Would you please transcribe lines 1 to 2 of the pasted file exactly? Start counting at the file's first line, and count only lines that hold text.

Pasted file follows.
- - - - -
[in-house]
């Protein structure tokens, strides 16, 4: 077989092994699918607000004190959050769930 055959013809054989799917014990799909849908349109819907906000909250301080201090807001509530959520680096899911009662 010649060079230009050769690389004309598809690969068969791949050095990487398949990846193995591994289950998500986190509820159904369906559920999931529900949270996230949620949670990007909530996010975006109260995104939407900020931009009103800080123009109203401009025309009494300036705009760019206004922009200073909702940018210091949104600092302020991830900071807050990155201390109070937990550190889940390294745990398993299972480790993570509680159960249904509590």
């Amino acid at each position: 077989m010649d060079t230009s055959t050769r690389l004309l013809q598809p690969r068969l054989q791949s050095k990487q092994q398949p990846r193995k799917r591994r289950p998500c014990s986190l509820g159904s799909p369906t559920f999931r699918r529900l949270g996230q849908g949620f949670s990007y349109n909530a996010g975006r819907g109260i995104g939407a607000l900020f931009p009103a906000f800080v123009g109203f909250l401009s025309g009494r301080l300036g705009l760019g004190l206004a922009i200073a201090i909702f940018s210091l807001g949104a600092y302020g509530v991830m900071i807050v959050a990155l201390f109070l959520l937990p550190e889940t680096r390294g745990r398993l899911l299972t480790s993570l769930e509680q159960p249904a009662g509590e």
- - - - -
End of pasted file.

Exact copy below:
[in-house]
């Protein structure tokens, strides 16, 4: 077989092994699918607000004190959050769930 055959013809054989799917014990799909849908349109819907906000909250301080201090807001509530959520680096899911009662 010649060079230009050769690389004309598809690969068969791949050095990487398949990846193995591994289950998500986190509820159904369906559920999931529900949270996230949620949670990007909530996010975006109260995104939407900020931009009103800080123009109203401009025309009494300036705009760019206004922009200073909702940018210091949104600092302020991830900071807050990155201390109070937990550190889940390294745990398993299972480790993570509680159960249904509590």